Major technology companies dominate certain markets associated with the tech market - markets that don't have extra space to supply housing for the jobs the companies demand. Can Midwest cities, like Indianapolis, provide opportunities for tech expansion that are attractive to companies and to the employees?

Indianapolis is known as the “Racing Capital of the World.” And just a few miles from the famed Motor Speedway, plans to build the 16 Tech innovation community are rushing forward at breakneck speed.

Over the last year, the state of Indiana has doubled-down on funding for the Indiana Biosciences Research Institute (IBRI), 16 Tech’s anchor tenant and the brainchild of former Eli Lilly and Company Chairman John Lechleiter. IBRI is a model for shared life sciences research and development with potential to span high-tech industries.

As the city of Indianapolis invests in infrastructure supporting 16 Tech’s master plan, a major philanthropic boost was announced in March: The Indy-based Lilly Endowment awarded a $38M grant for trails, parks, and public art across the 60-acre community, including a new bridge connecting it to Indiana University-Purdue University Indianapolis (IUPUI) and the IU School of Medicine.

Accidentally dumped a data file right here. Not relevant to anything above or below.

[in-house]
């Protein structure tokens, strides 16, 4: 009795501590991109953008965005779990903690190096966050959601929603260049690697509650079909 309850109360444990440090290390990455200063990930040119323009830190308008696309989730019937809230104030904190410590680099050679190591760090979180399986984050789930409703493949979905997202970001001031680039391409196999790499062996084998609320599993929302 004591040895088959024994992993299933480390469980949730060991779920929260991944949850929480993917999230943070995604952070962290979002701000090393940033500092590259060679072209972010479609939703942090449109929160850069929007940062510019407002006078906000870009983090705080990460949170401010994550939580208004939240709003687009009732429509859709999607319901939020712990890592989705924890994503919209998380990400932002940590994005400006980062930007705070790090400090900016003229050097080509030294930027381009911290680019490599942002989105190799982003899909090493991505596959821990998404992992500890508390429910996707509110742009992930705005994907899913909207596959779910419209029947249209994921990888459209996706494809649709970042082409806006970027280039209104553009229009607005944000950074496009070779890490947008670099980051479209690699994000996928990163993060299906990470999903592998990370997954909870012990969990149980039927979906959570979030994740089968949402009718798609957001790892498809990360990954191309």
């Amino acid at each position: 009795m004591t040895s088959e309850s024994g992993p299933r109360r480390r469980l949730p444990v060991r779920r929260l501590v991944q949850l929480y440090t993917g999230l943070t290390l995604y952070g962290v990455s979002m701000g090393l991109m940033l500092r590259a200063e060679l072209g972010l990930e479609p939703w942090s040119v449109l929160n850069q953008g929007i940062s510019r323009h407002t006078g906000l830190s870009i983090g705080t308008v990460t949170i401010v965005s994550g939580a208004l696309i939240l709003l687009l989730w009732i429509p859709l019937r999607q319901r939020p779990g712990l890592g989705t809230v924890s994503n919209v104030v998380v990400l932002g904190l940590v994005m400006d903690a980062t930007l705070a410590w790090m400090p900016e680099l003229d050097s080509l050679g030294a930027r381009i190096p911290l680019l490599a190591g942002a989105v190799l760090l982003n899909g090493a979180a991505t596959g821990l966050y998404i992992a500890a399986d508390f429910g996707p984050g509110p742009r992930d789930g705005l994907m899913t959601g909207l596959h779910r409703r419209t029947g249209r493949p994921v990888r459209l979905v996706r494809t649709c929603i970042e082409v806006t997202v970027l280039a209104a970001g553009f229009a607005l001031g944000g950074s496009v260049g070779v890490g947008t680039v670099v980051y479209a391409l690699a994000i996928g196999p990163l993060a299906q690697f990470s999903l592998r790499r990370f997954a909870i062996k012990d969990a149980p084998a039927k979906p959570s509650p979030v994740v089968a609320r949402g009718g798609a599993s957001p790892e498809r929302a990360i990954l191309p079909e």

The Urbanization of Innovation
The nation’s high-tech terrain used to appear suburban — from the archetypical Silicon Valley garage to sprawling, self-contained corporate campuses surrounded by acres of parking. But times have changed.

“Today, innovation is taking place in urban areas, near research campuses and business centers,” said Bob Coy, a veteran economic and entrepreneurial development expert who took the helm as 16 Tech’s president and CEO last June. “16 Tech can create a critical mass of human capital and R&D capacity in the heart of one of the nation’s leading regions for advanced industries.”

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